In the thick of 1980s political dissent, Creative Salvage welded art, furniture, hip-hop and junk metal to change the course of design. Spearheaded by the likes of Tom Dixon and Ron Arad and inspired by a broad mash-up of influences, the anarchic design of Creative Salvage has now become (almost) establishment.
About time then for a retrospective look courtesy of Gareth Williams and Nick Wright. Independently published and beautifully designed by Edward Vince, Cut & Shut: The History of Creative Salvage, charts the fascinating development of the movement in the late 1970s and early 1980s and features interviews with many of today’s leading British designers. Given that so much of the furniture was, by nature of it being made from salvaged debris, one-off, the collection in Cut & Shut of so many unseen images makes it a must-see for design aficionados.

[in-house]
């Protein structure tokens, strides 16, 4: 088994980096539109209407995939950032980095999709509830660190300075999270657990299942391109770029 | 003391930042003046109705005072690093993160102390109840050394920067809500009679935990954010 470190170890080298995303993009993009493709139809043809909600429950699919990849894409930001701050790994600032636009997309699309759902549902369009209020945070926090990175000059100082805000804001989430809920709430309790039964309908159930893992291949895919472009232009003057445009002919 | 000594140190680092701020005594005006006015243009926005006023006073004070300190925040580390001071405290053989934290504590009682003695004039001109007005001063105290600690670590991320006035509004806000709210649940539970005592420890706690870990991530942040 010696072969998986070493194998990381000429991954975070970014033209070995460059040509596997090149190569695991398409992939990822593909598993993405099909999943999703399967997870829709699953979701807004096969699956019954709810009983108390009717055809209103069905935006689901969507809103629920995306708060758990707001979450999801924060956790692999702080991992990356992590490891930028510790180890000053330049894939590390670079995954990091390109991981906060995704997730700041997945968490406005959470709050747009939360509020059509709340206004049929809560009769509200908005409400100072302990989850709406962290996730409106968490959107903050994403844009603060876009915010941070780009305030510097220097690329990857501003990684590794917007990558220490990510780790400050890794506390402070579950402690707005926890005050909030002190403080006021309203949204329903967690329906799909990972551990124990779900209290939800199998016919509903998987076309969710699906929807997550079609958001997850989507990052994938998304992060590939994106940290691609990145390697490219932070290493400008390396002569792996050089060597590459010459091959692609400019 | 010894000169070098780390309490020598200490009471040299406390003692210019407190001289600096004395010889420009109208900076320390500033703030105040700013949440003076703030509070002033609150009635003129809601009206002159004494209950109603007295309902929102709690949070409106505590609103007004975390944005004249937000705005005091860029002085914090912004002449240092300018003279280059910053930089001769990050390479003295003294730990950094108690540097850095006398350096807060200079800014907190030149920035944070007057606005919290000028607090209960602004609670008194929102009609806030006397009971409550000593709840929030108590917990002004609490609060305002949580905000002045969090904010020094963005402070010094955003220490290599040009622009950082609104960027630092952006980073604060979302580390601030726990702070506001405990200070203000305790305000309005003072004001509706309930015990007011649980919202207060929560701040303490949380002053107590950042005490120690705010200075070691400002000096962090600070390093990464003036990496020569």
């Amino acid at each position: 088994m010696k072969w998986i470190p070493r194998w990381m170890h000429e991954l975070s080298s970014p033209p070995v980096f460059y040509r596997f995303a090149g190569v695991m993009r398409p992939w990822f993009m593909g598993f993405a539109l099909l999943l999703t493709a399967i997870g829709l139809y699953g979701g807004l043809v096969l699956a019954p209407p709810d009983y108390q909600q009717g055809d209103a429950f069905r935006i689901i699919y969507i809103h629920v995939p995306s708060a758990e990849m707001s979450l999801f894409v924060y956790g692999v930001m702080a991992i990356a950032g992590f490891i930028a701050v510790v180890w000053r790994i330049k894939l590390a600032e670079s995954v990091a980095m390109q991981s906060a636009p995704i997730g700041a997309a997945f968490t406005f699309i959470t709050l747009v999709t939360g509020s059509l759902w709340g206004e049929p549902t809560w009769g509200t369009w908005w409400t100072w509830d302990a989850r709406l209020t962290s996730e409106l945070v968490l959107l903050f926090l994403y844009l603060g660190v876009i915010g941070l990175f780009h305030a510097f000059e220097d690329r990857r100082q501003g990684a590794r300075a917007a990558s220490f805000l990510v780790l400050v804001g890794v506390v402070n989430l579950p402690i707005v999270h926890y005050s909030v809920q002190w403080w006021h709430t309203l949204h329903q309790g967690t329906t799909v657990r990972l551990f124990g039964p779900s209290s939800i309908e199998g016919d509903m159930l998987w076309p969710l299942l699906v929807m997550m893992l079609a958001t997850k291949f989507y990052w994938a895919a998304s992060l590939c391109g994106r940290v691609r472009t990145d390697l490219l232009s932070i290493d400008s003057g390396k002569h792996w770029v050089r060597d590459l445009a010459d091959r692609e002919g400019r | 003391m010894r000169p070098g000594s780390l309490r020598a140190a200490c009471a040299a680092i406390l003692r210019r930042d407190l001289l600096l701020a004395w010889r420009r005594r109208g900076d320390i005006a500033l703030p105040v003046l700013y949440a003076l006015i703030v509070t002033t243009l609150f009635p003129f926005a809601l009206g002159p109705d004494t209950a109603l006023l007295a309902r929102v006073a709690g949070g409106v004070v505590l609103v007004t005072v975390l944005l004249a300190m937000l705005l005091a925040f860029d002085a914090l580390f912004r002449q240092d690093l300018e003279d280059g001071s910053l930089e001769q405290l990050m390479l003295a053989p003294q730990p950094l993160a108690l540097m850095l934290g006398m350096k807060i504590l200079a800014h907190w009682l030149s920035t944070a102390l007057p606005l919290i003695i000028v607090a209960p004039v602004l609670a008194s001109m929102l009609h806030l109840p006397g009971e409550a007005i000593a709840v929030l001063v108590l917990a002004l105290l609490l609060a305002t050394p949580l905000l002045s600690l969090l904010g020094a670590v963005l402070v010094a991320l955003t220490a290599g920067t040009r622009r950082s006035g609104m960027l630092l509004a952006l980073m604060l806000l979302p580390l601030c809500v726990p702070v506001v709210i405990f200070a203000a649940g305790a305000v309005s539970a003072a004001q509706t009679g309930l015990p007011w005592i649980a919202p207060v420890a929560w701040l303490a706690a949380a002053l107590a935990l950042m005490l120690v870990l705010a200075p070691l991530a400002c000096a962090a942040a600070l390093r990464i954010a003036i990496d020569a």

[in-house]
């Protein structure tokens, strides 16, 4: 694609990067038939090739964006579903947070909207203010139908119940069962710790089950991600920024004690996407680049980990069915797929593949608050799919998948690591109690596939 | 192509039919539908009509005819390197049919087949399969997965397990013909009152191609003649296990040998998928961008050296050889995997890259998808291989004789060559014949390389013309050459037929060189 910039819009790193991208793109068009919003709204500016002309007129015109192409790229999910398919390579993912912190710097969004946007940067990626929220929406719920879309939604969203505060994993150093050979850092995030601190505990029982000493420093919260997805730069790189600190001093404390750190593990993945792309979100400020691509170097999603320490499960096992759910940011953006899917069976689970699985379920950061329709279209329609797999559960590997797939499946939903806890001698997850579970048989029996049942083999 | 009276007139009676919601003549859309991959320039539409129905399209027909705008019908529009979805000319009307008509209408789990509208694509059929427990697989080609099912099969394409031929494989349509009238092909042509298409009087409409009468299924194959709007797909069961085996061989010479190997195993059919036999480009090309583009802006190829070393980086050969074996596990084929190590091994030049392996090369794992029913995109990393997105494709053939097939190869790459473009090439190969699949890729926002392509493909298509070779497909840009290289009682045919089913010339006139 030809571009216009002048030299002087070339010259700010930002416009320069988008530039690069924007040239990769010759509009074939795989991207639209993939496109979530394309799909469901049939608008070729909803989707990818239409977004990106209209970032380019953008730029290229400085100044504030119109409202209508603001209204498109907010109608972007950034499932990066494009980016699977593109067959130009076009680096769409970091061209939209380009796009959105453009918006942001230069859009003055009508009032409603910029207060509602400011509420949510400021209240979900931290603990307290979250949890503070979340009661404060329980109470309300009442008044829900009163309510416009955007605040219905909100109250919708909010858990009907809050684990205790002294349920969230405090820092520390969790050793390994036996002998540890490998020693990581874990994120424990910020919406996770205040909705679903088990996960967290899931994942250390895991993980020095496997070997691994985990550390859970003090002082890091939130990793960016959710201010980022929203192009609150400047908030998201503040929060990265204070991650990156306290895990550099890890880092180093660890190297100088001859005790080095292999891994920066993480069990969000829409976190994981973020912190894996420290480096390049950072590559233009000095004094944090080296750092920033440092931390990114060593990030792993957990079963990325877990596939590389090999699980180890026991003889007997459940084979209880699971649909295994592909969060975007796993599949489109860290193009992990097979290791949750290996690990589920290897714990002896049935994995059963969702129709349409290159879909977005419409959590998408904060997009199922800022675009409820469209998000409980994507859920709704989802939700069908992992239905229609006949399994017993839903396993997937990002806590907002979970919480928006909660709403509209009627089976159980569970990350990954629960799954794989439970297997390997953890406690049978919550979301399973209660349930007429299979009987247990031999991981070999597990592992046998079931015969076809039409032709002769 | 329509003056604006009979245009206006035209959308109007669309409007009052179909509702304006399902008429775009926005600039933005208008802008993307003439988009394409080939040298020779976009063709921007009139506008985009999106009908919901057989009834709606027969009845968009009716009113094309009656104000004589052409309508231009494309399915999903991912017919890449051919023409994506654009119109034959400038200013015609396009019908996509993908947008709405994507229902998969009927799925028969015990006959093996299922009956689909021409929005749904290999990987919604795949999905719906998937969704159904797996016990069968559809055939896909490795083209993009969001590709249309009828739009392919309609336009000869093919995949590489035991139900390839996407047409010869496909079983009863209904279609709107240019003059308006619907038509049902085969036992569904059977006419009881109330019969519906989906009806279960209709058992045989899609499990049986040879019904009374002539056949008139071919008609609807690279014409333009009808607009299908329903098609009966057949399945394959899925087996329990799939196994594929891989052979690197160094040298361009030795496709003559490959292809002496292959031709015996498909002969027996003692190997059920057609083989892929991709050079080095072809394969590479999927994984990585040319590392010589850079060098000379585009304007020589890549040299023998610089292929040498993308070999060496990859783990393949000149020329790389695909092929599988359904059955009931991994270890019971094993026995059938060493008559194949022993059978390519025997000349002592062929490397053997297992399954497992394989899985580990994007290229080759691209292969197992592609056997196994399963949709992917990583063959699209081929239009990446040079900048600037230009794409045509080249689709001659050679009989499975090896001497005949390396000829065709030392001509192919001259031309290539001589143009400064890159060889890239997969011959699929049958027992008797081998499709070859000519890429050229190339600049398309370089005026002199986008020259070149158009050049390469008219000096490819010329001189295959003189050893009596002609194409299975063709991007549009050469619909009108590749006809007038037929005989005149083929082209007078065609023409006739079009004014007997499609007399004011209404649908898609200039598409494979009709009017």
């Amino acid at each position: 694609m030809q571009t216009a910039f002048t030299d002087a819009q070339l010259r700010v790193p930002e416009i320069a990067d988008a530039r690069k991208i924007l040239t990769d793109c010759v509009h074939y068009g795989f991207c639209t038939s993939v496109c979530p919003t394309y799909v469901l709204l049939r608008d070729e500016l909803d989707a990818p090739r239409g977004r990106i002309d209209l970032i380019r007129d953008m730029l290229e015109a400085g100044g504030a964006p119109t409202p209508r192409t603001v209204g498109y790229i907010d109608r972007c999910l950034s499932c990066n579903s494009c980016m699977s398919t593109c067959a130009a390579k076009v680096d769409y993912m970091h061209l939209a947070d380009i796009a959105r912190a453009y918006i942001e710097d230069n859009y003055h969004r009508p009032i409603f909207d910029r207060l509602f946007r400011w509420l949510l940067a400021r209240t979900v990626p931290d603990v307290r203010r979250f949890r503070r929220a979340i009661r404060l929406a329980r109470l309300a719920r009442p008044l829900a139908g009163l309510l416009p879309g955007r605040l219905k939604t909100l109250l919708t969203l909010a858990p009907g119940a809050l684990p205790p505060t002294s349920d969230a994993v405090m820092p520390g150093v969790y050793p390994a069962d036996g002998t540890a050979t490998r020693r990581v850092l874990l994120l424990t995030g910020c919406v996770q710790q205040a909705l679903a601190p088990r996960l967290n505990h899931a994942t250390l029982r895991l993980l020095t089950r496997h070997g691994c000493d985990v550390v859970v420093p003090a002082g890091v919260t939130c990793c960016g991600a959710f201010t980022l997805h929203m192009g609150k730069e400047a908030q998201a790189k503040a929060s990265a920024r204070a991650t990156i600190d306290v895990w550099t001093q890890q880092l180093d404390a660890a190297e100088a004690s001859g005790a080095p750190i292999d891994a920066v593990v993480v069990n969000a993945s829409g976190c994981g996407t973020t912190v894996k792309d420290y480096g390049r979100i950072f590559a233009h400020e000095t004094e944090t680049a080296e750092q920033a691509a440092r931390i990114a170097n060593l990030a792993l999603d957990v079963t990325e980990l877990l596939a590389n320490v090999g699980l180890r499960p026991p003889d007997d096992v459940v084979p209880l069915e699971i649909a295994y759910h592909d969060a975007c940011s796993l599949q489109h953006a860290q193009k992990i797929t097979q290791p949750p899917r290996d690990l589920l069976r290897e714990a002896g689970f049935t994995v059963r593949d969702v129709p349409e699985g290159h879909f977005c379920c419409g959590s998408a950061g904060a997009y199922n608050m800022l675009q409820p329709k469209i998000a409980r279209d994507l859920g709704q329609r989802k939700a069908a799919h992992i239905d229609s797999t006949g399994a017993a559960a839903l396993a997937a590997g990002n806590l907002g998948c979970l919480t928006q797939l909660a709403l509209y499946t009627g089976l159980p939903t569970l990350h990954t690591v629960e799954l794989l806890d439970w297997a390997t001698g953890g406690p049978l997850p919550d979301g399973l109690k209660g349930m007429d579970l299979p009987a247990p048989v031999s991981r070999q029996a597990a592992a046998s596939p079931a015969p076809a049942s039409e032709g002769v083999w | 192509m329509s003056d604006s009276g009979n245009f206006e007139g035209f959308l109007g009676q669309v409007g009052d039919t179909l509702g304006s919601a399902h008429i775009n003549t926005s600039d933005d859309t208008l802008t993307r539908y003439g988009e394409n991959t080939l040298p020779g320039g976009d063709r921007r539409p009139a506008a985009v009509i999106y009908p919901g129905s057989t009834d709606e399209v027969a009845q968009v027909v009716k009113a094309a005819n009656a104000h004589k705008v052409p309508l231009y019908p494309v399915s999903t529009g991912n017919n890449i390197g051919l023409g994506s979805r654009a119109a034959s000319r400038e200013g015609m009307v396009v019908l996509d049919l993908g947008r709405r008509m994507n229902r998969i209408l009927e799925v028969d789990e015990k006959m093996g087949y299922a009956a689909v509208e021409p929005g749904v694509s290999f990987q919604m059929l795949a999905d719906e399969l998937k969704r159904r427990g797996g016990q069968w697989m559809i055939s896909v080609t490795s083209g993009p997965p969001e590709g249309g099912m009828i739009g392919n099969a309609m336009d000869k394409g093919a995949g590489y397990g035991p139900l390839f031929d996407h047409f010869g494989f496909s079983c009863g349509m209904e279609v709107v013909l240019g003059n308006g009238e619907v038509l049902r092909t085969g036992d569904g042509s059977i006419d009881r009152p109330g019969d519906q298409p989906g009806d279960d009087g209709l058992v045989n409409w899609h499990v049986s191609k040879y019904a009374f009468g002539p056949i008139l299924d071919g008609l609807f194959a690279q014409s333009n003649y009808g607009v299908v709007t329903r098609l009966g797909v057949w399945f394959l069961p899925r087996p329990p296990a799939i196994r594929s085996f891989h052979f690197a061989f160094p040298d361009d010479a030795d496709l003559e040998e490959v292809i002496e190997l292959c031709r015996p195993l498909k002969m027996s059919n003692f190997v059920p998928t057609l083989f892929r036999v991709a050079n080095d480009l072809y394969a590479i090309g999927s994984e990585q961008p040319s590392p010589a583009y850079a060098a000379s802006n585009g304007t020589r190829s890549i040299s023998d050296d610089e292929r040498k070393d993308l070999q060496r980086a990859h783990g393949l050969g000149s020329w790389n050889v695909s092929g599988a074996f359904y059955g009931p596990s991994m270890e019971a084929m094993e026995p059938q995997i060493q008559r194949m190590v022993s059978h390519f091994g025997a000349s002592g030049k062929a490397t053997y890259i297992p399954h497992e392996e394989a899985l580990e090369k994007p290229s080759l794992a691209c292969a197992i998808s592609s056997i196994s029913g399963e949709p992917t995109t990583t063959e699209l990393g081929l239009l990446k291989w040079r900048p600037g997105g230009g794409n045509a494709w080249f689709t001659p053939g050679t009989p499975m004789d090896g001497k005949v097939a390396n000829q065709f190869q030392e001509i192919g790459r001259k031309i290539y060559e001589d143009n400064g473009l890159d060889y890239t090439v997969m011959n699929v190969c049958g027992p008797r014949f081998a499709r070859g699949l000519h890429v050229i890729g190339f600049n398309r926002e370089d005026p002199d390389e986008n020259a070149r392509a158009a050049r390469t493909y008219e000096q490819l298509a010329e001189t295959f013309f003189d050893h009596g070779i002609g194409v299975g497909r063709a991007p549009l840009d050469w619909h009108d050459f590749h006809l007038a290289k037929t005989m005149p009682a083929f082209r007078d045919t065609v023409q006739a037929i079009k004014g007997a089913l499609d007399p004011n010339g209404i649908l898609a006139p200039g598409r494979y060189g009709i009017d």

- Danish illustrator Rune Fisker’s clean, windswept surrealism
- Filmmaker Alice Dunseath presents a meditative reflection on life
- Edinburgh graduate Jack Fletcher's beautiful woodcut illustrations
- There Is' ace new typographic projects for Wired and New York Times magazine
- Clase bcn's bright but elegant identity for a Barcelona concert hall
- Craig Gibson's photography is sincere and refreshing
- Yolanda Dominguez asks kids to describe what they see in fashion campaigns
- Street photography shot on an iPhone during fake phonecalls by Jay Giampietro
- Tokyo 2020 Olympic and Paralympic logos unveiled
- Illustrated campaign for Volkswagen uses parents lying to children as a metaphor
- Should creatives ever accept unpaid work? We ask some seasoned experts
- We get a sneak peek of TASCHEN's new book documenting 50 years of Pirelli